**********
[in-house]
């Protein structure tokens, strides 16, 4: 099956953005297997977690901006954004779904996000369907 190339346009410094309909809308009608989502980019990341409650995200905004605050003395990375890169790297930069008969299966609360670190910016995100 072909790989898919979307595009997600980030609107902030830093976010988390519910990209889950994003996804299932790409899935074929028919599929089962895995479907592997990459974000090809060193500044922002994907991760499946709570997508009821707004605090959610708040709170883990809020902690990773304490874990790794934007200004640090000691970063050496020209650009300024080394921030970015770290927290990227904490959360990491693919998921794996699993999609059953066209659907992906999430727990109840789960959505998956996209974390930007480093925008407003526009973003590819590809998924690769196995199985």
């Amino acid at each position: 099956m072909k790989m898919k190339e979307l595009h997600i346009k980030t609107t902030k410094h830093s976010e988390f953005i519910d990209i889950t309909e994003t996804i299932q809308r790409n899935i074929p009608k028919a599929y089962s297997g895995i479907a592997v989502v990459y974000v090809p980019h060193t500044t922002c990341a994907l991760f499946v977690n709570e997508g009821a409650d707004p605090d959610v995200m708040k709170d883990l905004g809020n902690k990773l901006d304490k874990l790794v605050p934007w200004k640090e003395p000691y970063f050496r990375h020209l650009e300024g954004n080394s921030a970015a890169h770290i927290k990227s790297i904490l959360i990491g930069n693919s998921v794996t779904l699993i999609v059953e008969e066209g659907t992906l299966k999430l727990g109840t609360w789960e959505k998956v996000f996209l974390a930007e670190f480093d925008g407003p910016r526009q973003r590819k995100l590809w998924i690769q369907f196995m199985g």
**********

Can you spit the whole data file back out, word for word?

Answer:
[in-house]
């Protein structure tokens, strides 16, 4: 099956953005297997977690901006954004779904996000369907 190339346009410094309909809308009608989502980019990341409650995200905004605050003395990375890169790297930069008969299966609360670190910016995100 072909790989898919979307595009997600980030609107902030830093976010988390519910990209889950994003996804299932790409899935074929028919599929089962895995479907592997990459974000090809060193500044922002994907991760499946709570997508009821707004605090959610708040709170883990809020902690990773304490874990790794934007200004640090000691970063050496020209650009300024080394921030970015770290927290990227904490959360990491693919998921794996699993999609059953066209659907992906999430727990109840789960959505998956996209974390930007480093925008407003526009973003590819590809998924690769196995199985």
């Amino acid at each position: 099956m072909k790989m898919k190339e979307l595009h997600i346009k980030t609107t902030k410094h830093s976010e988390f953005i519910d990209i889950t309909e994003t996804i299932q809308r790409n899935i074929p009608k028919a599929y089962s297997g895995i479907a592997v989502v990459y974000v090809p980019h060193t500044t922002c990341a994907l991760f499946v977690n709570e997508g009821a409650d707004p605090d959610v995200m708040k709170d883990l905004g809020n902690k990773l901006d304490k874990l790794v605050p934007w200004k640090e003395p000691y970063f050496r990375h020209l650009e300024g954004n080394s921030a970015a890169h770290i927290k990227s790297i904490l959360i990491g930069n693919s998921v794996t779904l699993i999609v059953e008969e066209g659907t992906l299966k999430l727990g109840t609360w789960e959505k998956v996000f996209l974390a930007e670190f480093d925008g407003p910016r526009q973003r590819k995100l590809w998924i690769q369907f196995m199985g």